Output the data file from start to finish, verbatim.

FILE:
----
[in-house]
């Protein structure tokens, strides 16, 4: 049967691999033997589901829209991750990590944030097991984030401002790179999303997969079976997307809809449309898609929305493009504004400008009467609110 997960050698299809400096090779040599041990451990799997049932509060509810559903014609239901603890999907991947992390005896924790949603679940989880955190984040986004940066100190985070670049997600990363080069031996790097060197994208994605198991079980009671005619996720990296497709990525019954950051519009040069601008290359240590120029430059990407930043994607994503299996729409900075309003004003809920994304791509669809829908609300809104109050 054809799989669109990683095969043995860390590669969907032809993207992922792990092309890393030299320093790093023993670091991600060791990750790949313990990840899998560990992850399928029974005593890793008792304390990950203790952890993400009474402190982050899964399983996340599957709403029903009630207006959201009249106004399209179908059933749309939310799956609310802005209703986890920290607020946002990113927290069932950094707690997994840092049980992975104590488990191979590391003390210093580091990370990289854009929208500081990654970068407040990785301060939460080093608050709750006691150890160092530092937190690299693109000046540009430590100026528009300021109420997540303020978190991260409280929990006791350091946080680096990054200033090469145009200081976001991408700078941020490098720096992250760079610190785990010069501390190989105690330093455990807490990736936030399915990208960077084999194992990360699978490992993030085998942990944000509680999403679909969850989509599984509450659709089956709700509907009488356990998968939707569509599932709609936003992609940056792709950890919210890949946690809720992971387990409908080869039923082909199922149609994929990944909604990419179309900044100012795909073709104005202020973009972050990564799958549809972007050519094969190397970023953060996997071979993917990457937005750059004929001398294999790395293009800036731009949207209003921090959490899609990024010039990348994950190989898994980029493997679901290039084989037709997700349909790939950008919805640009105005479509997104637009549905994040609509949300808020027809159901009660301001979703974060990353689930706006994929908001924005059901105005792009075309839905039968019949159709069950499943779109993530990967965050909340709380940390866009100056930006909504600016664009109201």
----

[in-house]
């Protein structure tokens, strides 16, 4: 049967691999033997589901829209991750990590944030097991984030401002790179999303997969079976997307809809449309898609929305493009504004400008009467609110 997960050698299809400096090779040599041990451990799997049932509060509810559903014609239901603890999907991947992390005896924790949603679940989880955190984040986004940066100190985070670049997600990363080069031996790097060197994208994605198991079980009671005619996720990296497709990525019954950051519009040069601008290359240590120029430059990407930043994607994503299996729409900075309003004003809920994304791509669809829908609300809104109050 054809799989669109990683095969043995860390590669969907032809993207992922792990092309890393030299320093790093023993670091991600060791990750790949313990990840899998560990992850399928029974005593890793008792304390990950203790952890993400009474402190982050899964399983996340599957709403029903009630207006959201009249106004399209179908059933749309939310799956609310802005209703986890920290607020946002990113927290069932950094707690997994840092049980992975104590488990191979590391003390210093580091990370990289854009929208500081990654970068407040990785301060939460080093608050709750006691150890160092530092937190690299693109000046540009430590100026528009300021109420997540303020978190991260409280929990006791350091946080680096990054200033090469145009200081976001991408700078941020490098720096992250760079610190785990010069501390190989105690330093455990807490990736936030399915990208960077084999194992990360699978490992993030085998942990944000509680999403679909969850989509599984509450659709089956709700509907009488356990998968939707569509599932709609936003992609940056792709950890919210890949946690809720992971387990409908080869039923082909199922149609994929990944909604990419179309900044100012795909073709104005202020973009972050990564799958549809972007050519094969190397970023953060996997071979993917990457937005750059004929001398294999790395293009800036731009949207209003921090959490899609990024010039990348994950190989898994980029493997679901290039084989037709997700349909790939950008919805640009105005479509997104637009549905994040609509949300808020027809159901009660301001979703974060990353689930706006994929908001924005059901105005792009075309839905039968019949159709069950499943779109993530990967965050909340709380940390866009100056930006909504600016664009109201």